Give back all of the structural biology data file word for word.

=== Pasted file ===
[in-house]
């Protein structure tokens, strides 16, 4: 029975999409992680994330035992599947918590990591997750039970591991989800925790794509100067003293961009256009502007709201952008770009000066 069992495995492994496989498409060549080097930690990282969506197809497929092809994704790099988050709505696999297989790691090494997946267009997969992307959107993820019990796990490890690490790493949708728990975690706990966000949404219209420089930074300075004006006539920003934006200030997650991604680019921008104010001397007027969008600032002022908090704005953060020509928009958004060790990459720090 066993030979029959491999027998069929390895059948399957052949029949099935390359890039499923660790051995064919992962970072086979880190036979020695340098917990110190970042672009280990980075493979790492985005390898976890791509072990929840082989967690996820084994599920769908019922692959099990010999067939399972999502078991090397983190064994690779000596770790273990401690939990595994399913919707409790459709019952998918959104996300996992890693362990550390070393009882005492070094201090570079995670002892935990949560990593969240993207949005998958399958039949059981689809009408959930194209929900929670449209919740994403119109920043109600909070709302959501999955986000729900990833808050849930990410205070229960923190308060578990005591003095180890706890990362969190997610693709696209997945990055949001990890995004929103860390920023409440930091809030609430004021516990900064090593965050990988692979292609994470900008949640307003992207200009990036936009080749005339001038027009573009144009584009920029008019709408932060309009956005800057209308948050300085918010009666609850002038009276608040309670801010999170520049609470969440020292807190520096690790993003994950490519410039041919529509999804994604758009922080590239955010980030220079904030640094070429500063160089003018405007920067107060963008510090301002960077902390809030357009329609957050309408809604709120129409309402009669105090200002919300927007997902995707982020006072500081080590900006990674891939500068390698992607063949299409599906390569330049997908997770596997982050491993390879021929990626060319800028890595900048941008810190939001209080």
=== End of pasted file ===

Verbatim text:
[in-house]
């Protein structure tokens, strides 16, 4: 029975999409992680994330035992599947918590990591997750039970591991989800925790794509100067003293961009256009502007709201952008770009000066 069992495995492994496989498409060549080097930690990282969506197809497929092809994704790099988050709505696999297989790691090494997946267009997969992307959107993820019990796990490890690490790493949708728990975690706990966000949404219209420089930074300075004006006539920003934006200030997650991604680019921008104010001397007027969008600032002022908090704005953060020509928009958004060790990459720090 066993030979029959491999027998069929390895059948399957052949029949099935390359890039499923660790051995064919992962970072086979880190036979020695340098917990110190970042672009280990980075493979790492985005390898976890791509072990929840082989967690996820084994599920769908019922692959099990010999067939399972999502078991090397983190064994690779000596770790273990401690939990595994399913919707409790459709019952998918959104996300996992890693362990550390070393009882005492070094201090570079995670002892935990949560990593969240993207949005998958399958039949059981689809009408959930194209929900929670449209919740994403119109920043109600909070709302959501999955986000729900990833808050849930990410205070229960923190308060578990005591003095180890706890990362969190997610693709696209997945990055949001990890995004929103860390920023409440930091809030609430004021516990900064090593965050990988692979292609994470900008949640307003992207200009990036936009080749005339001038027009573009144009584009920029008019709408932060309009956005800057209308948050300085918010009666609850002038009276608040309670801010999170520049609470969440020292807190520096690790993003994950490519410039041919529509999804994604758009922080590239955010980030220079904030640094070429500063160089003018405007920067107060963008510090301002960077902390809030357009329609957050309408809604709120129409309402009669105090200002919300927007997902995707982020006072500081080590900006990674891939500068390698992607063949299409599906390569330049997908997770596997982050491993390879021929990626060319800028890595900048941008810190939001209080």